Moglo & Shirazi-Adl (2003) Cruciate ligament behaviour under 100 N femoral load in flexion N/a Human (tibial plateau) 48–70 years (Hayes & Mockros, 1971) Human (menisci) 29–45 years Human (ACL, PCL, LCL) 53–98 year* (Butler, Kay & Stouffer, 1986; Race & Amis, 1994)
Some information untraceable (Tissakht & Ahmed, 1995)
Beillas et al. (2004) In vivo kinematics and ground reaction forces during one leg hop with compression up to 1,790 N Human (proximal femur and mid femur) 28–91 years* Human (tibial plateau) age not specified* Human (menisci) age not specified* (Fithian, Kelly & Mow, 1990) Human (ACL, PCL, MCL, LCL) 16–97 years*
Bovine (distal femur and patella)
Some information untraceable (Lotz, Gerhart & Hayes, 1991; Reilly & Burstein, 1975; Mente & Lewis, 1994) Some information untraceable (Repo & Finlay, 1977) Some information untraceable (Trent, Walker & Wolf, 1976; Noyes & Grood, 1976; Woo et al., 1991)
Peña et al. (2005) Compare stresses on menisci and cartilage healthy joints to meniscal tears and meniscectomies under compression up to 1,150 N N/a Information untraceable Canine (menisci) (LeRoux & Setton, 2002) Theoretical data (Weiss & Gardiner, 2001)
Peña et al. (2006) Ligament and Menisci behaviour in healthy during compressive load transmission up to 1,150 N N/a Information untraceable Canine (menisci) (LeRoux & Setton, 2002) Human (ACL, PCL, MCL, LCL) 37–74 years* (Butler, Kay & Stouffer, 1986; Gardiner & Weiss, 2003; Blankevoort, Huiskes & De Lange, 1988***; Brantigan & Voshell, 1941***; Butler et al., 1990)
Donlagic et al. (2008) Simulated knee joint kinematics during flexion Human (proximal femur and mid femur) years* Human (tibial plateau) age not specified* Human (menisci) age not specified* (Fithian, Kelly & Mow, 1990) Human (ACL, PCL, MCL, LCL) 16–97 years*
Bovine (distal femur and patella) Bovine (femoral condyle and tibial plateau) Some information untraceable (Trent, Walker & Wolf, 1976; Noyes & Grood, 1976; Woo et al., 1991)
Porcine (femoral condyle and tibial plateau)
Some information untraceable (Lotz, Gerhart & Hayes, 1991; Reilly & Burstein, 1975; Mente & Lewis, 1994) Some information untraceable (Repo & Finlay, 1977; Laasanen, 2003)
Shirazi, Shirazi-Adl & Hurtig (2008) Role of collagen fibrils under compression up to 2,000 N N/a Human (tibial plateau) 48–70 years (Hayes & Mockros, 1971) Human (menisci) 29–45 years Human (ACL, PCL, LCL) 53–98 year* (Butler, Kay & Stouffer, 1986; Race & Amis, 1994)
Some information untraceable (Tissakht & Ahmed, 1995)
Guo, Zhang & Chen (2009) Cartilage contact pressures during the gait cycle Information untraceable Information untraceable Canine (menisci) (LeRoux & Setton, 2002) Information untraceable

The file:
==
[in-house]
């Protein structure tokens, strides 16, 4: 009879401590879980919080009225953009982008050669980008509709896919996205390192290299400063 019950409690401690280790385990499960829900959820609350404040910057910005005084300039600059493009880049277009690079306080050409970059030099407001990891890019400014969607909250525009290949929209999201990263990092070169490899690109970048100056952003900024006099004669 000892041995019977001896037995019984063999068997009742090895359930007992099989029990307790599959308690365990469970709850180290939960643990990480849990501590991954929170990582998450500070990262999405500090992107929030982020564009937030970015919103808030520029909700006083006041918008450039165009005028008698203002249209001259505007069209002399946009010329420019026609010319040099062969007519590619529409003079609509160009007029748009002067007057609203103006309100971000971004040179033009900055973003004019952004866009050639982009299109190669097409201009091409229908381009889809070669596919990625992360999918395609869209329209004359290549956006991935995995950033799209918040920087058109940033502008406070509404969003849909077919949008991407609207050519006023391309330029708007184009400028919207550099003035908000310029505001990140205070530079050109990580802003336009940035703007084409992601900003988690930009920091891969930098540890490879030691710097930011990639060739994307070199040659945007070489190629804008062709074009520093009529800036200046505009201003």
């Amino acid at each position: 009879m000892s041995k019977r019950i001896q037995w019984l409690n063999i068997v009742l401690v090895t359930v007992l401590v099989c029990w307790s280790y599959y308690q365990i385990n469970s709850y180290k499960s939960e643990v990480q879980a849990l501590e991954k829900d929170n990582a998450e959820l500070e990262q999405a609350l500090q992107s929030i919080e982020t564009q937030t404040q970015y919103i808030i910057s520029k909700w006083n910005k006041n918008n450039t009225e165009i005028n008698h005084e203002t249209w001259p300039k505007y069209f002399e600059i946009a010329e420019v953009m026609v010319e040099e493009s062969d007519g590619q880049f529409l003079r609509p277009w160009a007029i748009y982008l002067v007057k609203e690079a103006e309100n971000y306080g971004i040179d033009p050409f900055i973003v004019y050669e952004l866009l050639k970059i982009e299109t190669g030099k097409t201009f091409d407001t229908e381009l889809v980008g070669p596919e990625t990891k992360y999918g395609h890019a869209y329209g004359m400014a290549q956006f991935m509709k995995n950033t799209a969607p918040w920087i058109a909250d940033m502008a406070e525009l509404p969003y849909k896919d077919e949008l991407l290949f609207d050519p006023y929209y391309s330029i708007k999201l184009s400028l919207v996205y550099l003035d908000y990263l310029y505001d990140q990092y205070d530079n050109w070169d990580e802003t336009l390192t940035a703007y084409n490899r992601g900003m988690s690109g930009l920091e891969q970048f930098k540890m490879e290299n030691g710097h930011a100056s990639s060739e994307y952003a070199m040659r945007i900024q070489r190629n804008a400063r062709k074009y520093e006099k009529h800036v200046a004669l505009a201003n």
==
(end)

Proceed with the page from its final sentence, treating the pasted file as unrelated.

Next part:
Yang et al. (2010) Tibiofemoral angle effect on cartilage pressure during stance phase of gait N/a Information untraceable** Information untraceable Human (ACL, PCL, LCL) 43–74 years
Some information untraceable (Butler, Kay & Stouffer, 1986; Blankevoort, Huiskes & De Lange, 1988***)
Kazemi et al. (2011) Creep behaviour of cartilage and menisci under 300 N compression in healthy N/a Bovine (humeral head) (Langelier & Buschmann, 1999; Woo, Akeson & Jemmott, 1976) Human (menisci) 29–45 years (Tissakht & Ahmed, 1995) Human (patella tendon, Achilles tendon) 29–93 years; Rat (tail tendon) (Hansen et al., 2006; Johnson et al., 1994; Louis-Ugbo, Leeson & Hutton, 2004; Ault & Hoffman, 1992a)
Wang, Fan & Zhang (2014) Cartilage stress during kneeling and standing with up to 1,000 N compression Human (tibial plateau and femoral neck) 53–93 years* (Rho, Ashman & Turner, 1993; Zysset et al., 1999) Human (femoral condyle and tibial plateau) 33–80 years (Shepherd & Seedhom, 1999a) Human (menisci) 29–45 years* Human (ACL, PCL, LCL, quadriceps tendon, patella ligament) 24–98 years*
Bovine (menisci) Some information untraceable (Butler, Kay & Stouffer, 1986; Race & Amis, 1994; Staubli et al., 1999; Blankevoort, Huiskes & De Lange, 1988***; Brantigan & Voshell, 1941***)
Some information untraceable (Tissakht & Ahmed, 1995; Skaggs, Warden & Mow, 1994)
Mootanah et al. (2014) Joint forces/pressures due to malalignment with axial loads of 374 N Human (femoral condyle and tibial plateau) 45–68 years (Hobatho et al., 1991) Human (femoral condyle and tibial plateau) 33–80 years (Shepherd & Seedhom, 1997; Blankevoort, Huiskes & De Lange, 1988***) Information untraceable Human (ACL, PCL, MCL, LCL) 50 years primary data
Kazemi & Li (2014) Viscoelastic poromechanical response of cartilage and menisci with compression up to 700 N N/a Human (tibial plateau) 48–70 years Human (menisci) 29–45 years (Tissakht & Ahmed, 1995) Human (ACL, PCL, LCL, patella tendon, Achilles tendon) 29–98 years*
Bovine (humeral head) (Langelier & Buschmann, 1999; Woo, Akeson & Jemmott, 1976; Hayes & Mockros, 1971) Rat (tail tendon) (Butler, Kay & Stouffer, 1986; Race & Amis, 1994; Blankevoort, Huiskes & De Lange, 1988***; Brantigan & Voshell, 1941***; Hansen et al., 2006; Johnson et al., 1994; Louis-Ugbo, Leeson & Hutton, 2004; Ault & Hoffman, 1992a)